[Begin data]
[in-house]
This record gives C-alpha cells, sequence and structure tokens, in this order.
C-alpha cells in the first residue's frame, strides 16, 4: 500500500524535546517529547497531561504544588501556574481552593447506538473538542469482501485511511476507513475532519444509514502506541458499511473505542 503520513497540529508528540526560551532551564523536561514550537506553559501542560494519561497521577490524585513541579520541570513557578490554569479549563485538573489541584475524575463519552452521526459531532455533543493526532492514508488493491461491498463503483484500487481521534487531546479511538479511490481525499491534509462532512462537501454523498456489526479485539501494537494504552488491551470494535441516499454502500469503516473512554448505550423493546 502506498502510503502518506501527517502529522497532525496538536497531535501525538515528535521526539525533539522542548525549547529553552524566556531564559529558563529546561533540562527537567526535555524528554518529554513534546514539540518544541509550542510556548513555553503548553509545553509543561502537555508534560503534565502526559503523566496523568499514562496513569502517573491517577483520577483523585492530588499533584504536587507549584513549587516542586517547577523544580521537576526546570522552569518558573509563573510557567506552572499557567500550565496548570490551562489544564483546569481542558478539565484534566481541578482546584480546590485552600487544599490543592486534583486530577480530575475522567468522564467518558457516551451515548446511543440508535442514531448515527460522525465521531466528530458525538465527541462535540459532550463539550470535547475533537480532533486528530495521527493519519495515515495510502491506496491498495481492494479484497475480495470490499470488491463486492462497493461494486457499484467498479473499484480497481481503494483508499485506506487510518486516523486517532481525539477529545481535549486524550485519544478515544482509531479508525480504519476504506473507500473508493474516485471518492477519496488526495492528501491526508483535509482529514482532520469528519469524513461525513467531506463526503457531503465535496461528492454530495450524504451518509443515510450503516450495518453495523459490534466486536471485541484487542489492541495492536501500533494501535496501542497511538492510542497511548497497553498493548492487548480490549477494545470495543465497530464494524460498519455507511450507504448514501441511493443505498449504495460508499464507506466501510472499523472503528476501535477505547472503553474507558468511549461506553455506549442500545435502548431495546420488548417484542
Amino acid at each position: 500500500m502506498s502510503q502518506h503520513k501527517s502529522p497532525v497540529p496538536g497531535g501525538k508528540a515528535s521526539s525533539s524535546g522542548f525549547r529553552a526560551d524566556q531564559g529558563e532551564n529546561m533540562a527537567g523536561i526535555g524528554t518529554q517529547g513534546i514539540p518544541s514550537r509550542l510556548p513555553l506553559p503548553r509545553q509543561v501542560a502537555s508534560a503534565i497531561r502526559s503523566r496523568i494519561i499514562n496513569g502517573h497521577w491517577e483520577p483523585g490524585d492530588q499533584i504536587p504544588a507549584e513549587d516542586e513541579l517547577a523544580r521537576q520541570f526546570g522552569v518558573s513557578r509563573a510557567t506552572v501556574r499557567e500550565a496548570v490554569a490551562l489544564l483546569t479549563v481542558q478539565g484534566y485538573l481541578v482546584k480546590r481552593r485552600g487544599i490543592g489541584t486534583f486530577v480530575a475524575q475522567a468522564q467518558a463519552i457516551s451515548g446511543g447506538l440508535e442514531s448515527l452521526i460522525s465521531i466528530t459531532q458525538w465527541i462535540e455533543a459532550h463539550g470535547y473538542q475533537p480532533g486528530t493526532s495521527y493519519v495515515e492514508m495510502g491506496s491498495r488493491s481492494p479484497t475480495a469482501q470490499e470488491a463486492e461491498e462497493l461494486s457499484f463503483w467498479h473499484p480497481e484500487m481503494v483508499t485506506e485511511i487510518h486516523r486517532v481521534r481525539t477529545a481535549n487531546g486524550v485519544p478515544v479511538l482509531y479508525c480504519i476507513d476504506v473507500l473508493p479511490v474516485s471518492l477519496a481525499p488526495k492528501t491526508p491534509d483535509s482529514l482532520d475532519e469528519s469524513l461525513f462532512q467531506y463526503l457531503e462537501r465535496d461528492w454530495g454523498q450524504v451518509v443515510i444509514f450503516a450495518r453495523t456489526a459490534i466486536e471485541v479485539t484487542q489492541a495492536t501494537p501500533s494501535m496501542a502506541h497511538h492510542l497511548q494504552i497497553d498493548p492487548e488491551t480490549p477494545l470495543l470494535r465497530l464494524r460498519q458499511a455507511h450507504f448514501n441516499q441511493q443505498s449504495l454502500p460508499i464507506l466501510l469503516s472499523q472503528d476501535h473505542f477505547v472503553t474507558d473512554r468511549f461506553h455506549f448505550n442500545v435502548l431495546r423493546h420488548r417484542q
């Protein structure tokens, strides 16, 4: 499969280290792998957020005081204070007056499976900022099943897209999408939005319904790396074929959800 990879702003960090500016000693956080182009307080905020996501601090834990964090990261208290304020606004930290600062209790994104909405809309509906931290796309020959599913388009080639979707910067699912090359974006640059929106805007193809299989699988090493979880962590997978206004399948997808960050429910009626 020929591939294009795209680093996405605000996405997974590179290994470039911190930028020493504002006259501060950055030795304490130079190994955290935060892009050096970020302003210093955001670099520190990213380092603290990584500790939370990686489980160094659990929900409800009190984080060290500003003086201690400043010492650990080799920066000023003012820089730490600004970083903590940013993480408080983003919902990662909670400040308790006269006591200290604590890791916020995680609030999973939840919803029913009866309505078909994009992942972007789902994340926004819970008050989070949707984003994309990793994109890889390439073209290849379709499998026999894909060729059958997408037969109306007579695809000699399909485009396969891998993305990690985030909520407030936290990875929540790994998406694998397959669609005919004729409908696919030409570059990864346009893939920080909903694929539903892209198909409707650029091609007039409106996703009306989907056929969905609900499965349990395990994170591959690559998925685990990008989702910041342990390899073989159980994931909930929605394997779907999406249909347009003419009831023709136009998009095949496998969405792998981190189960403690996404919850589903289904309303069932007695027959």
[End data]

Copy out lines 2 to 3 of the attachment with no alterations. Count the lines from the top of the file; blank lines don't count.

This record gives C-alpha cells, sequence and structure tokens, in this order.
C-alpha cells in the first residue's frame, strides 16, 4: 500500500524535546517529547497531561504544588501556574481552593447506538473538542469482501485511511476507513475532519444509514502506541458499511473505542 503520513497540529508528540526560551532551564523536561514550537506553559501542560494519561497521577490524585513541579520541570513557578490554569479549563485538573489541584475524575463519552452521526459531532455533543493526532492514508488493491461491498463503483484500487481521534487531546479511538479511490481525499491534509462532512462537501454523498456489526479485539501494537494504552488491551470494535441516499454502500469503516473512554448505550423493546 502506498502510503502518506501527517502529522497532525496538536497531535501525538515528535521526539525533539522542548525549547529553552524566556531564559529558563529546561533540562527537567526535555524528554518529554513534546514539540518544541509550542510556548513555553503548553509545553509543561502537555508534560503534565502526559503523566496523568499514562496513569502517573491517577483520577483523585492530588499533584504536587507549584513549587516542586517547577523544580521537576526546570522552569518558573509563573510557567506552572499557567500550565496548570490551562489544564483546569481542558478539565484534566481541578482546584480546590485552600487544599490543592486534583486530577480530575475522567468522564467518558457516551451515548446511543440508535442514531448515527460522525465521531466528530458525538465527541462535540459532550463539550470535547475533537480532533486528530495521527493519519495515515495510502491506496491498495481492494479484497475480495470490499470488491463486492462497493461494486457499484467498479473499484480497481481503494483508499485506506487510518486516523486517532481525539477529545481535549486524550485519544478515544482509531479508525480504519476504506473507500473508493474516485471518492477519496488526495492528501491526508483535509482529514482532520469528519469524513461525513467531506463526503457531503465535496461528492454530495450524504451518509443515510450503516450495518453495523459490534466486536471485541484487542489492541495492536501500533494501535496501542497511538492510542497511548497497553498493548492487548480490549477494545470495543465497530464494524460498519455507511450507504448514501441511493443505498449504495460508499464507506466501510472499523472503528476501535477505547472503553474507558468511549461506553455506549442500545435502548431495546420488548417484542